Preserving renal function in patients with membranous nephropathy: daily oral chlorambucil compared with intermittent monthly pulses of cyclophosphamide

Ann Intern Med. 1994 Sep 1;121(5):328-33. doi: 10.7326/0003-4819-121-5-199409010-00003.


Objective: To compare oral chlorambucil and intravenous cyclophosphamide-based drug regimens in the treatment of patients with membranous nephropathy and deteriorating renal function.

Design: Randomized study.

Setting: University hospital and teaching hospitals.

Patients: 18 patients with membranous nephropathy, a nephrotic syndrome, and deteriorating renal function.

Intervention: Chlorambucil (0.15 mg/kg body weight per day orally in months 2, 4, and 6) and prednisone (three intravenous pulses of 1 g of methylprednisolone followed by oral prednisone at 0.5 mg/kg per day in months 1, 3, and 5) or intravenous cyclophosphamide (750 mg/m2 body surface area once every month for 6 months) and methylprednisolone (three intravenous 1-g pulses in months 1, 3, and 5).

Measurements: Serum creatinine, serum cholesterol, serum albumin, and urinary protein levels.

Results: Before treatment, no statistical differences were found between the treatment groups. Six months after treatment was started, serum creatinine levels had decreased in the group treated with chlorambucil, methylprednisolone, and prednisone from a mean of 260 +/- 112 mumol/L to 186 +/- 74 mumol/L (P = 0.003) and had increased in the group treated with intravenous cyclophosphamide and methylprednisolone from 218 +/- 85 mumol/L to 297 +/- 143 mumol/L (P = 0.02; difference between both groups, P < 0.001). Serum albumin levels increased in both groups by 9 and 6 g/L, respectively, and the urinary protein/creatinine ratio decreased by 2.6 and 3.1 g/10 mmol, respectively. At the end of follow-up (median, 15 months; range, 6 to 36 months), one patient in the chlorambucil group and four patients in the cyclophosphamide group had reached end-stage renal failure after 36, 12, 12, 18, and 18 months of therapy, respectively. One patient in the intravenous cyclophosphamide group died after 6 months of therapy.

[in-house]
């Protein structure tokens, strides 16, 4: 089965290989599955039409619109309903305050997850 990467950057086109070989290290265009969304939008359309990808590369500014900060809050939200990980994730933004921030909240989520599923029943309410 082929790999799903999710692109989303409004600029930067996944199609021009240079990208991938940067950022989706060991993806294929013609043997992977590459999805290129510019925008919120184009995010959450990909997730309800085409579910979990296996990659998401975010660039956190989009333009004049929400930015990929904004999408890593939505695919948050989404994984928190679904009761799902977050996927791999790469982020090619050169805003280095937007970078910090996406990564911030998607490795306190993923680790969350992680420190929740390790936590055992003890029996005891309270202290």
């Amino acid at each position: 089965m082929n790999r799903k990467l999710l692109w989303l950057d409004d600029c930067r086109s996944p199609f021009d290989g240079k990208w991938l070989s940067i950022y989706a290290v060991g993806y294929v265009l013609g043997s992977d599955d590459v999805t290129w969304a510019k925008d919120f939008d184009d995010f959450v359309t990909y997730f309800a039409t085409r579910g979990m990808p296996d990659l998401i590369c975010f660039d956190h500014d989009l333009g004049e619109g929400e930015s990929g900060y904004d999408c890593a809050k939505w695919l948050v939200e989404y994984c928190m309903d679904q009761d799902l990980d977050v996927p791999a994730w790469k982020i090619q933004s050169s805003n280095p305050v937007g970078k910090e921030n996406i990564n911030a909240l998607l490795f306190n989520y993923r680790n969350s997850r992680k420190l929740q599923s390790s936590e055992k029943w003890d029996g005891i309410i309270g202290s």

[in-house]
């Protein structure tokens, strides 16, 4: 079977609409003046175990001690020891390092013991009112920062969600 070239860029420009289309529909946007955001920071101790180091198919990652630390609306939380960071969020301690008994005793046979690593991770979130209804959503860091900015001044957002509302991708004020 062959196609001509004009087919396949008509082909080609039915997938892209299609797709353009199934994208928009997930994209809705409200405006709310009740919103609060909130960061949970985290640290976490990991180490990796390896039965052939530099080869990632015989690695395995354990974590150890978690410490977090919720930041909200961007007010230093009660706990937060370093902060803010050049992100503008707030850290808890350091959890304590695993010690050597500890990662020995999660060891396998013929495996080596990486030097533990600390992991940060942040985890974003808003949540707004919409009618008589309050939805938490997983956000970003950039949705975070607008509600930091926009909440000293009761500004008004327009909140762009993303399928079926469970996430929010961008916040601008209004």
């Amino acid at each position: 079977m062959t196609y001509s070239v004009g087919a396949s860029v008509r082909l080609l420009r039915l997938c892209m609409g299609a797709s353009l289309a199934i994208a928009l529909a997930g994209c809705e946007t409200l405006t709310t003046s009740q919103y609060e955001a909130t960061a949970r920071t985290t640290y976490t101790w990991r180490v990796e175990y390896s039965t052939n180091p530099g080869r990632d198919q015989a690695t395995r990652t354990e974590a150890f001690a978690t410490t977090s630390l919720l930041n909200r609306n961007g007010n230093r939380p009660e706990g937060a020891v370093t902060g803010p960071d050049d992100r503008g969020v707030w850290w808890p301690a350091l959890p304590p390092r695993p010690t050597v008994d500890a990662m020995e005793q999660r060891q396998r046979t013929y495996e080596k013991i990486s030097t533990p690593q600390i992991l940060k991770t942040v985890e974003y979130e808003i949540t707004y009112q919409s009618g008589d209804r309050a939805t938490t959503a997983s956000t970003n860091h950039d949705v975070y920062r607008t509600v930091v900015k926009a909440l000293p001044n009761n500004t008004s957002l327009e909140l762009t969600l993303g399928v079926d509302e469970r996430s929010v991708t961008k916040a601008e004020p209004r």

Conclusions: Thus far, both oral chlorambucil and oral cyclophosphamide have been shown to be effective in the treatment of patients with membranous nephropathy and deteriorating renal function. Our study shows that intermittent monthly pulses of low-dose cyclophosphamide are ineffective in preserving renal function in such patients.

Publication types

  • Clinical Trial
  • Comparative Study
  • Randomized Controlled Trial
  • Research Support, Non-U.S. Gov't

MeSH terms

  • Administration, Oral
  • Adult
  • Aged
  • Chlorambucil / administration & dosage*
  • Chlorambucil / adverse effects
  • Cyclophosphamide / administration & dosage*
  • Drug Administration Schedule
  • Drug Therapy, Combination
  • Female
  • Glomerulonephritis, Membranous / drug therapy*
  • Glomerulonephritis, Membranous / physiopathology
  • Humans
  • Injections, Intravenous
  • Kidney Failure, Chronic / prevention & control*
  • Kidney Function Tests
  • Male
  • Methylprednisolone / administration & dosage
  • Middle Aged
  • Prednisone / administration & dosage


  • Chlorambucil
  • Cyclophosphamide
  • Prednisone
  • Methylprednisolone